The total volume of SARS-CoV-2 in the world is only 160 milliliters, an amount that wouldn’t fill a 12-ounce Coke can.
According to The Conversation, Christian Yates, a senior lecturer in mathematical biology at the University of Bath applied his skills to determine just how much SARS-CoV-2, the virus that causes COVID-19, is present globally. He used several formulae from his book, The Maths of Life and Death, but readily admits that his end result is an “approximation based on the most reasonable assumptions.”
He turned to data from the Institute for Health Metrics and Evaluation that estimated 3 million people are infected daily with COVID-19. Then, Yates calculated that peak viral loads occur six days after initial infection. Finally, he figured that an average number of 10 billion virus particles would constitute a reasonable peak viral load.
By multiplying these factors, Yates said that the total number of virus particles in the world at any given time is around two hundred quadrillion, according to The Conversation. While this sounds like an enormous, mind-boggling amount, the expert points out that the “radius of SARS-CoV-2 is roughly 1,000 times thinner than a human hair.”
Yates then applied a mathematical formula for calculating the volume of a virus particle and multiplying this by the number of estimated particles in the world at any one time. This resulted in 120 milliliters. However, the expert said that if you packed the particles into a container, there would be some empty space between the particles, much like packing oranges in a bin.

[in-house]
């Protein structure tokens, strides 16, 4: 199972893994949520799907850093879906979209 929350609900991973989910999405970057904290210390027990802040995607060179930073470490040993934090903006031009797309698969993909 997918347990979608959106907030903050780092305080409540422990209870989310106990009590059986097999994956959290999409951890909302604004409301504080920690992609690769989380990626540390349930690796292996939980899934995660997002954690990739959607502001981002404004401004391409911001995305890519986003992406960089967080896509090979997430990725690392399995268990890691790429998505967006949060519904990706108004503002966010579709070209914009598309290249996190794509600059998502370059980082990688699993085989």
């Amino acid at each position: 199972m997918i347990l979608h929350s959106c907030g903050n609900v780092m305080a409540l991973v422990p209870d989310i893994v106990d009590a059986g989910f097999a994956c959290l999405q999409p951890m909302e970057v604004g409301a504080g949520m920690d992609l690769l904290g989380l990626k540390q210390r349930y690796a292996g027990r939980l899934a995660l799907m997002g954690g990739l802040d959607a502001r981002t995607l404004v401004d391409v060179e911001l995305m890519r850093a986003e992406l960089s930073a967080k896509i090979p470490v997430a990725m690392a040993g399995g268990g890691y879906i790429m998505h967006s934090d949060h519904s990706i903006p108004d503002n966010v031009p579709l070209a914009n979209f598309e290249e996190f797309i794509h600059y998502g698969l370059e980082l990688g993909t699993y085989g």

“This increases the total gathered volume of SARS-CoV-2 particles to about 160 milliliters,” he said, adding that they would not fill a Coke can.
“It’s astonishing to think that all the trouble, disruption, the hardship and loss of life that has resulted over the last year could constitute just a few mouthfuls of what would undoubtedly be the worst beverage in history,” he said, according to The Conversation.
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